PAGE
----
Recent content by LunchBox

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    Space elevator on Mars

    I've seen analysis that shows we could build a space elevator on the moon today, as in right now, with Kevlar. The only issues are getting that much Kevlar and supplies TO the moon (along with the fact that you would have to get TO the moon in order to "launch" on the space elevator FROM the...
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    Airplane pulling on the earth?

    Okay, folks... let's put this one to bed. Tide: Your momentum argument depends on what your reference system is... if it is the Earth, then yes, the Earth loses a small bit of angular momentum as the plane ascends, but gains it back when the plane descends. If you consider the plane to be in...
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    Simple homemade helicopter

    Herrbeta, always glad to help... Never say that... no project is ever useless. The most informative learning in engineering comes from actually DOing something. Anyhow... psf is "pounds per square foot" [lb/ft^2] Disk loading is a measure of the amount of thrust per unit rotor disk...
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    Simple homemade helicopter

    Okay... What you're proposing is a little ambitious, but from a very basic perspective, let's analyze hovering flight... You are going to want a relatively low disk loading... let's say 10 psf (lb*ft^-2). So in hover, thrust is equal to weight, so that makes the rotor area... DL = 10...
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    Contact between two rings or two cylinders

    Cylinder on Cylinder contact I recommend "Mechanical Engineering Design" 7th edition by Shigley, Mischke, and Budynas. ISBN: 007-252036-1 Section 4-20 has some great preliminary analysis tools and formulae for contact stresses of spheres on spheres and cylinders on cylinders (which I think...
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    NASA Space elevator feasibility; split from: NASA Announces New Launch Vehicle and CEV

    Ok, theoretically, that COULD work. However, the anchor would have to be ACTIVELY swung at a VERY high rotational rate requiring ENORMOUS amounts of energy to keep it spinning. However, this is what I like to call the difference between where physicists live, and where engineers live. Why...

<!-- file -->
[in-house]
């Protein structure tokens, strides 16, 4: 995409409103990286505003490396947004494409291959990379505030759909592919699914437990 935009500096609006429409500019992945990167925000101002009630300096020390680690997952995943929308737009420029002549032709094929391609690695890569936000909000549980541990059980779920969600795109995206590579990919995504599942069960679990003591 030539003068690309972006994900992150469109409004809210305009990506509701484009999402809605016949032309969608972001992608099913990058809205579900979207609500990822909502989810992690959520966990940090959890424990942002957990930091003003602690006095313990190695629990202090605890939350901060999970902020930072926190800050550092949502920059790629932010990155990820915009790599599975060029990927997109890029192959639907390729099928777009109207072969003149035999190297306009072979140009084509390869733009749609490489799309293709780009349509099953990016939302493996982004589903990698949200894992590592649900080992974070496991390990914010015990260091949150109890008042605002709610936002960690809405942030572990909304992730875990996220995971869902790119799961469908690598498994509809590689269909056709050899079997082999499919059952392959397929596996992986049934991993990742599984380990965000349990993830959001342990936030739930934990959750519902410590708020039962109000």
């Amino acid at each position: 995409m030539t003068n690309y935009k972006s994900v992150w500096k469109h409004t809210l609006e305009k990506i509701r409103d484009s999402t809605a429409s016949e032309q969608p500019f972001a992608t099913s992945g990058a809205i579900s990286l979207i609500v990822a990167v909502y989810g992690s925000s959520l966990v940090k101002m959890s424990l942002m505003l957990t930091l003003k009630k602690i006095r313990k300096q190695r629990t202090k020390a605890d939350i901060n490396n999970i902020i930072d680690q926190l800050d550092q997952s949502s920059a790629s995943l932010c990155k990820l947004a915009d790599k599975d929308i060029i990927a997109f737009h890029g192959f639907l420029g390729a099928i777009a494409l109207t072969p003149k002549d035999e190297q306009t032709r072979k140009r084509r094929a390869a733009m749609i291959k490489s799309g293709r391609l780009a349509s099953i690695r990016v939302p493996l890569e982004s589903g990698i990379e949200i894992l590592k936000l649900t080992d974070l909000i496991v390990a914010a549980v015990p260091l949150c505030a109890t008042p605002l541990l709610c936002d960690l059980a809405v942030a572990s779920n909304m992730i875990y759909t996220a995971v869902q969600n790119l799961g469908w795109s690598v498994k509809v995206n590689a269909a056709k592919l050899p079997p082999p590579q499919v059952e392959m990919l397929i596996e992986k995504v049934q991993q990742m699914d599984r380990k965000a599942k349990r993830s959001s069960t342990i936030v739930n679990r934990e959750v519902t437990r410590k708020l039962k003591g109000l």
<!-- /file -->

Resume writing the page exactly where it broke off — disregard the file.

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    NASA Space elevator feasibility; split from: NASA Announces New Launch Vehicle and CEV

    All orbits MUST lie in a plane which intersects the center of mass of the massive body (in this case, the Earth). An object in orbit about the north pole must pass over the south pole (and vice versa). The ribbon connecting the other anchoring mass would be wrapped around the Earth due to the...
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    NASA Space elevator feasibility; split from: NASA Announces New Launch Vehicle and CEV

    ... (Psst... just because the people work for a place who's name ends in "national laboratory" doesn't mean they have a direct pipeline to the wisdom of the ages. In fact, they are just as likely to be wrong as anyone else... I know... I work with these people from time to time.) ...
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    NASA Space elevator feasibility; split from: NASA Announces New Launch Vehicle and CEV

    I gots some numbers I just tried to post this and my browser crapped out on me... f'ing FireFox... anywho... here it is in condensed form because I don't feel like retyping it all... SkepticJ... your 'space fountain' is crap. Your grandchildren's grandchildren's grandchildren won't see it...
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    Does anyone have any liquid fuel rocket plans?

    I suggest you don't listen to Ki Man. HE can stand 50 feet away... I would stand at LEAST 50 m away. Remember... when the shuttle launches, there are the astronauts inside... and nobody else for 3 MILES! Cheers...
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    NASA Space elevator feasibility; split from: NASA Announces New Launch Vehicle and CEV

    Yeah, they'll have those right after they have satellites that can scratch your ass with a laser beam from space. Cheers...
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    Triangles, Bridges And Centripetal Space Habitats

    To a degree this could help. However, there is a limit to the angular velocity with which a ring can safely rotate. There are tangental and normal stresses that are imparted on a spinning disk. So a strut system could help distribute the stresses due to rotation. FYI: This is why you...
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    Compression gun

    Or you could do it the simpler way... more powder and a longer barrel... Cheers...
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    Calculator for Mechanical Engineering

    I personally use a TI-92 Plus. I bought it 6 years ago and still argue that it was the best $200 I ever spent. I use it for EVERYTHING! Cheers...
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    Motor selection

    Okay, as a good standard metric, the power output of a motor is proportional to the cube of the rpm. So your engine, as described, delivers 1 hp AT 1800 rpm. Using the cube metric, the engine should deliver about 0.005 hp at 300 rpm and 0.02 hp at 500 rpm. You are correct in that the power...
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